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Thursday, July 18, 2024
Laterally SpeakingBlack cats are wild

Black cats are wild

I’ve been wanting to write about this for a number of years and it’s now time since I read last month about yet another local big cat sighting. This one’s apparently been spotted sniffing around a Somerset pig farm but he (or she) is certainly not alone. Other panther-like creatures are regularly sighted in Devon, Kent, Sussex, Scotland, Ireland and Wales but the majority appear to roam around parts of Dorset. In fact, West Dorset is now known as ‘Kitty Kounty’ by feline spotting fans. There’s even a website at (True – type it in and check it out). If it was only the one animal at large, then it would have to run impossibly fast round the UK to be seen everywhere, so I assume we’ve got quite a few panther-like beasties prowling about our woods and fields. This makes sense as they don’t all appear to be the same type of animal anyway. Descriptions vary from ‘sleek’, ‘fast moving’ or even ‘fat’ (which would seem contradictory) to ‘black’, ‘dark brown’ or rather surprisingly ‘blueish-grey’ (the latter is obviously not a cat but an escaped pet rabbit or short legged alpaca). They also vary widely in size: ‘…as big as a small car…’ or ‘…as large as a labrador’. That means it probably is a black Labrador, but if anyone’s seen a small grey Renault answering to the name of ‘Tiddles’, please give it a wide berth.

Contrary to what you may think, I really would like to believe in local Wild Cats. It’s a feel-good escape movie kind of thing like ‘Chicken Run’ or ‘King Kong’ – you really want their freedom bid to succeed even if the story has a sad ending… “Go, Tiger, Go!”

I think it’s entirely possible that several lions or pumas (bought by a mad selfish owner or perhaps by Michael Jackson’s make-up artist) might have escaped from their squalid private zoos and now live in relative peace somewhere on Mutter’s Moor near Sidmouth or along the valley of the River Axe. I want to believe it – it’s like the Loch Ness Monster – a romantic yarn and good for tourism: “Come to the Jurassic Coast: Home to T.Rex, the Tiger and the Lynx!” We should all encourage greater diversity of fauna in our countryside. It might also help solve the over population of foxes problem.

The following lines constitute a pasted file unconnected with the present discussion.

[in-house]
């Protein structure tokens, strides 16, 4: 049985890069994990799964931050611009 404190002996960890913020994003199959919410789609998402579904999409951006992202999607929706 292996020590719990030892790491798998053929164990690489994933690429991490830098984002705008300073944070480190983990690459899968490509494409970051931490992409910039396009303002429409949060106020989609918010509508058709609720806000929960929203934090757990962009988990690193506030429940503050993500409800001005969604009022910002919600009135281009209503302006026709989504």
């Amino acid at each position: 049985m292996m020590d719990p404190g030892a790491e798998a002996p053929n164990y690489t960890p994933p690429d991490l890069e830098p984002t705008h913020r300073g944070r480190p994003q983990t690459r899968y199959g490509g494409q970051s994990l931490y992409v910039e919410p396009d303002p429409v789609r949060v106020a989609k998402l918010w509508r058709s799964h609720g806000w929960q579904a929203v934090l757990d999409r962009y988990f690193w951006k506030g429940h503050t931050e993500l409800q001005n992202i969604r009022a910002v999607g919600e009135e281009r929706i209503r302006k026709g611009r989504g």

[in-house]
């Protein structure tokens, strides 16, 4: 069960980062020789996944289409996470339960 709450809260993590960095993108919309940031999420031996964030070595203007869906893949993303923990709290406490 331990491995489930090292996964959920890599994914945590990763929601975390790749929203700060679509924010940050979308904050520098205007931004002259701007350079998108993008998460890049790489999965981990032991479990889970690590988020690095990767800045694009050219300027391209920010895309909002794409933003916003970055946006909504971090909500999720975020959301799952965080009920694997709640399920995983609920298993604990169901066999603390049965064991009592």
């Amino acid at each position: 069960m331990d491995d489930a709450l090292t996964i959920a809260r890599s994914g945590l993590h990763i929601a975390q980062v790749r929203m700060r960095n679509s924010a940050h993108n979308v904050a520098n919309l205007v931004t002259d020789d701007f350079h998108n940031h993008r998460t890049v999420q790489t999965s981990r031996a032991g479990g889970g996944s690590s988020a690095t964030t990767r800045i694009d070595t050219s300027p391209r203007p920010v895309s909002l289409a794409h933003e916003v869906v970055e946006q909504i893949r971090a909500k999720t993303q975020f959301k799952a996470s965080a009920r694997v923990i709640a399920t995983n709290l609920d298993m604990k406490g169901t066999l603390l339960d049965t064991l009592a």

OK, so there may be the odd downside… When they get peckish, they come out at dead of night to gobble a few sheep near Winterbourne Abbas. Sometimes they might even emerge from behind parked cars and growl at shoppers outside Waitrose, but personally I think that’s rather exotically thrilling and certainly makes weekday evenings in Crewkerne much more exciting than normal. You might also spot them as they leap over your garden wall and terrify your children but it’s not their fault if they’re cold and hungry. A tasty human child is probably a huge temptation to a famished panther, so just be firm and say ‘NO’ and I’m sure they’ll understand and back off. Remember, they’re probably lonely and a little upset. So would you be, if you were imported to a freezing and damp Britain from sunny Africa or America. So, be reasonable and please leave your outside patio heaters turned on at night to help keep them warm over winter. Either that or leave some of your old woolly jumpers out for them to try on. Adopt a Puma. Give a Jaguar a Break! But not, of course, if they stray into our garden and snatch a couple of our chickens.

So, if I really want to believe in the existence of West Country Wild Cats, why am I making fun of it all here? Because I have not as yet seen even one single convincing photograph. It’s surely not too much to ask nowadays for clear photographic proof given the fact that virtually everyone in 2010 carries a mobile phone or digital camera. Yes, I’ve seen lots of blurred shapes taken at half a mile distance but they might be anything – a poodle, a tabby cat, a wolf or a rat or a bunch of leaves. In that sense, it really is like the Loch Ness Monster. We might all secretly wish to believe in it, but nobody in all these years has ever produced a photo or a video that makes people sit up with a sudden intake of breath and exclaim “Wow – that’s a strange beast, that is!”

So please can someone sit up a tree all night with a decent camera? For added feline attraction, you could hang a dead goat from a branch as bait. Or perhaps we can persuade David Attenborough to squat in a thicket near Broadwindsor with his camera crew for a fortnight. I could supply them with a thermos of coffee if that would help. It’s the same as crop circles, UFOs, Big Foot or the Yeti. We may want to believe but…

There is one good thing about being anonymous however. The best hope for any big cats living locally is to remain unknown and unproven. Because, if anyone actually proved the existence of a real leopard living in a garden shed near Chard, it’d be photographed, autographed, documented, captured, imprisoned, biologically tested and monitored hourly with a radio antenna stuck to its head. Health and Safety signs would be erected (‘Warning: Baby Leopards Scratching’) and local residents vaccinated against possible Leopard Flu. Armed police would erect barbed wire fencing and all badgers and hedgehogs within 800 metres would be culled.

It’s much better if we never find out… “Hide, Tiger, Hide!”

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